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A work of striking originality bursting with unexpected insights, The Human Condition is in many respects more relevant now than when it first appeared in 1958. In her study of the state of modern humanity, Hannah Arendt considers humankind from the perspective of the actions of which it is capable. The problems Arendt identified then—diminishing human agency and political freedom, the paradox that as human powers increase through technological and humanistic inquiry, we are less equipped to control the consequences of our actions—continue to confront us today. This new edition, published to coincide with the fortieth anniversary of its original publication, contains an improved and expanded index and a new introduction by noted Arendt scholar Margaret Canovan which incisively analyzes the book's argument and examines its present relevance. A classic in political and social theory, The Human Condition is a work that has proved both timeless and perpetually timely.

Hannah Arendt (1906-1975) was one of the leading social theorists in the United States. Her Lectures on Kant's Political Philosophy and Love and Saint Augustine are also published by the University of Chicago Press.

Topics: Politics, Ethics, Social Science, Civil and Political Rights, Anthropology, Government, Capitalism, Wealth, Humanism, Slavery, Family, Democracy, Philosophical, Contemplative, Roman Empire, and Essays

Published: University of Chicago Press an imprint of UChicagoPress on Dec 4, 2013
ISBN: 9780226924571
List price: $18.00
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Arendt's book is a masterpiece of modern philosophy. Like any masterpiece, especially of philosophy, and even more especially of modern philosophy, this mistakes it very difficult to summarize. In this book, she draws on the history of Western thought from the ancient Jews, Greeks, and Romans through to Marx and Nietzsche to diagnose, as the title puts it, “the human condition.” Nearly every page is filled with insight into what it means to be human. She moves swiftly through the ages, introducing us to the ideas that have shaped our modern way of life and our way of viewing ourselves. And she finally ends with where we are at and why a reevaluation of our own humanity is now more pressing than ever (and now even more pressing than when Arendt wrote the book): our worst fears have been realized. Man has been simultaneously reduced to the state of an animal – a biological machine of no lasting worth – and elevated to the position of a god – capable of destroying worlds. What are we to do now? I recommend that everyone read this book – and ponder every word deeply.read more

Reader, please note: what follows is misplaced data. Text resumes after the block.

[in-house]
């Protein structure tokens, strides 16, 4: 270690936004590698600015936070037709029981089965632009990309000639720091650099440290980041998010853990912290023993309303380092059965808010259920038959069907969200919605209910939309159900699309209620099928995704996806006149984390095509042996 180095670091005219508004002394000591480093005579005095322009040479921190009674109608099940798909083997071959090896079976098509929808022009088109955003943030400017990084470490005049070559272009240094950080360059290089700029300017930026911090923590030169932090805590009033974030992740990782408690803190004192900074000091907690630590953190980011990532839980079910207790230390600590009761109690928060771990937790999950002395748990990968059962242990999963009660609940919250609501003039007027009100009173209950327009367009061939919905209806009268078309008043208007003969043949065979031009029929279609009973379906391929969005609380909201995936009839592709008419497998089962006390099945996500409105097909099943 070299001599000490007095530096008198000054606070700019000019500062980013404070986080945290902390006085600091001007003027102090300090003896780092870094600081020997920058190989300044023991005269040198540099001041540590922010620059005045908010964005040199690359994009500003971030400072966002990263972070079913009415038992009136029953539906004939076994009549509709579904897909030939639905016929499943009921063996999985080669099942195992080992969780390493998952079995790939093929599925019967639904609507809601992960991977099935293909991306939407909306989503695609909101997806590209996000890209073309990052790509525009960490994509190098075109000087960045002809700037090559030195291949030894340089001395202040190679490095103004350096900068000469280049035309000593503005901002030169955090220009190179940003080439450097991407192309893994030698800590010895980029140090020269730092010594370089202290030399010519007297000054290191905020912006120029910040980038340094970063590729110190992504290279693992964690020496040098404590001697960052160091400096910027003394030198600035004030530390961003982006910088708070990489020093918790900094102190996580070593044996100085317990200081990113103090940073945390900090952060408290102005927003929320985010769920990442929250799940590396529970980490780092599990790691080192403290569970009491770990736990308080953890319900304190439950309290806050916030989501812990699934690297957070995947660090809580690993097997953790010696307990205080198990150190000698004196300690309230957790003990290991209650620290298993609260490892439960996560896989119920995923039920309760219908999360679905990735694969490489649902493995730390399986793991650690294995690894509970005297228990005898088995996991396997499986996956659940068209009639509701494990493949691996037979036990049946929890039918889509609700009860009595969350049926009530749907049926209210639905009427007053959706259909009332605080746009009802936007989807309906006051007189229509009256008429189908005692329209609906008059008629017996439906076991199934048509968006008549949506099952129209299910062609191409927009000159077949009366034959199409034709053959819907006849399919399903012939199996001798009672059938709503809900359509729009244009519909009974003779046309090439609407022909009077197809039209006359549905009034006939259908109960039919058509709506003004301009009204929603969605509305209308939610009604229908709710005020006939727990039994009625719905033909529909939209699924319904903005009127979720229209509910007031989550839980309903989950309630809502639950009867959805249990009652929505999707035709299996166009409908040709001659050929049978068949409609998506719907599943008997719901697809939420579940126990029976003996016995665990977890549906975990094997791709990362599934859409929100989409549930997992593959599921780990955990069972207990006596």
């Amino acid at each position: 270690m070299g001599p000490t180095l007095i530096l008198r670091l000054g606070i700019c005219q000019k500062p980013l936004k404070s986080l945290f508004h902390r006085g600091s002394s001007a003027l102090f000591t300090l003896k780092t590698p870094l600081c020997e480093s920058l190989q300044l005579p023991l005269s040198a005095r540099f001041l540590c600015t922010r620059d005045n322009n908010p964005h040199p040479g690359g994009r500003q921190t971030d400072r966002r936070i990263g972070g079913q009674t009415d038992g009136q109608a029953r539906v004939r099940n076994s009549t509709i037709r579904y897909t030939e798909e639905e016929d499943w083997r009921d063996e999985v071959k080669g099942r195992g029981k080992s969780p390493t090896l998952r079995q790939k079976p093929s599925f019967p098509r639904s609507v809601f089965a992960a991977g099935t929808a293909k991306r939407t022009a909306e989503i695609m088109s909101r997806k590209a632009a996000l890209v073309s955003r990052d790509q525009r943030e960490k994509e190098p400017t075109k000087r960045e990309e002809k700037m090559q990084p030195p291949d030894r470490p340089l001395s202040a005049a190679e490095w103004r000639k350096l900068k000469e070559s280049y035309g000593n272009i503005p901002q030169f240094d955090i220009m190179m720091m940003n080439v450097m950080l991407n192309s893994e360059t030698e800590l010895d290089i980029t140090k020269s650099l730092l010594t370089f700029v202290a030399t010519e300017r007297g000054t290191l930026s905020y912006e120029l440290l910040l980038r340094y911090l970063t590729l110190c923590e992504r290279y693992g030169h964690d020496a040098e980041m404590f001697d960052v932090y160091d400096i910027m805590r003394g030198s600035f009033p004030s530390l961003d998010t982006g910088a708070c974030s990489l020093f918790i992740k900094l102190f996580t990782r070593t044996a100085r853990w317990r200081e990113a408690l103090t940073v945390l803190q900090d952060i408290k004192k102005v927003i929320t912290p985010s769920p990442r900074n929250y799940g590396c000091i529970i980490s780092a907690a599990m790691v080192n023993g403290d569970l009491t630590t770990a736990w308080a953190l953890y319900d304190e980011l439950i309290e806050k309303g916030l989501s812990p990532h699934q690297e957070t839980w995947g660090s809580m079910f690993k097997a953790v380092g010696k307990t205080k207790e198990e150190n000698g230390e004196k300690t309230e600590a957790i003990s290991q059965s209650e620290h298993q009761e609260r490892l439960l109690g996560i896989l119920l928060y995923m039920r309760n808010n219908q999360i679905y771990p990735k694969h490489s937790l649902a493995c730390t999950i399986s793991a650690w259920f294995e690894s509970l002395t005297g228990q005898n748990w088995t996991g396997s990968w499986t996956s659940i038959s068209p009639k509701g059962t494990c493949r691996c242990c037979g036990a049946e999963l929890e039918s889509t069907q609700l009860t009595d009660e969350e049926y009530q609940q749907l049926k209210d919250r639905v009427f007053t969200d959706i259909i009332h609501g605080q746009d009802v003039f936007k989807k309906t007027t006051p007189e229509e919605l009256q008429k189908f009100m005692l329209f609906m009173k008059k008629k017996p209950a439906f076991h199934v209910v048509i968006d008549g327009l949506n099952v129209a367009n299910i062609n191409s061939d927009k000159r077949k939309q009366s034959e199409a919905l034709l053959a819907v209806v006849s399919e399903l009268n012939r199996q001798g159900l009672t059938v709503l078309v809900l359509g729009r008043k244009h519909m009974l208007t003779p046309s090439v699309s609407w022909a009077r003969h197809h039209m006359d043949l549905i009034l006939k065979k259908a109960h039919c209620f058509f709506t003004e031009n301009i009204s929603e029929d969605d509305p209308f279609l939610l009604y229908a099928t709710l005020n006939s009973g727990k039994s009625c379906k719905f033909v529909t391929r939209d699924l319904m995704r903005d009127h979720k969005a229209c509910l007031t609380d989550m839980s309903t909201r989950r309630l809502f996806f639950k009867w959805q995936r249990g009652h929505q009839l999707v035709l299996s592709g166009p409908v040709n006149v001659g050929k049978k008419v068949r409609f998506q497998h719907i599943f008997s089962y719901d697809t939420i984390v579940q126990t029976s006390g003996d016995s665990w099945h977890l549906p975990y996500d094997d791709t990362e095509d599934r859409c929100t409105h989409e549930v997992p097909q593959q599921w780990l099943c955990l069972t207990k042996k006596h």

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Arendt deals with human beings in the collective, and thus calls herself a political philosopher. Her reflections on the nature of work, action, and thought are profound precisely because they are rooted in experience (phenomenology). Arguably, the most important political thinker for understanding the future of democracy...plurality and persuasion, rather than force and mass. This gets to the root of her critique of Marx.read more
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A timeless and fascinatingly philosophical look at humanity seen through its defining activities. The author divides these into labor, work, and action: after Aristotle's division of knowledge into episteme, techne, and phronesis. Labor is the activity of necessity: what we must do to sustain ourselves in the world. Work is the activity of craft and artifact: what we can do to build an enduring and beneficial environment. Action is the activity of ethical praxis: what we should do to improve ourselves and our progeny.read more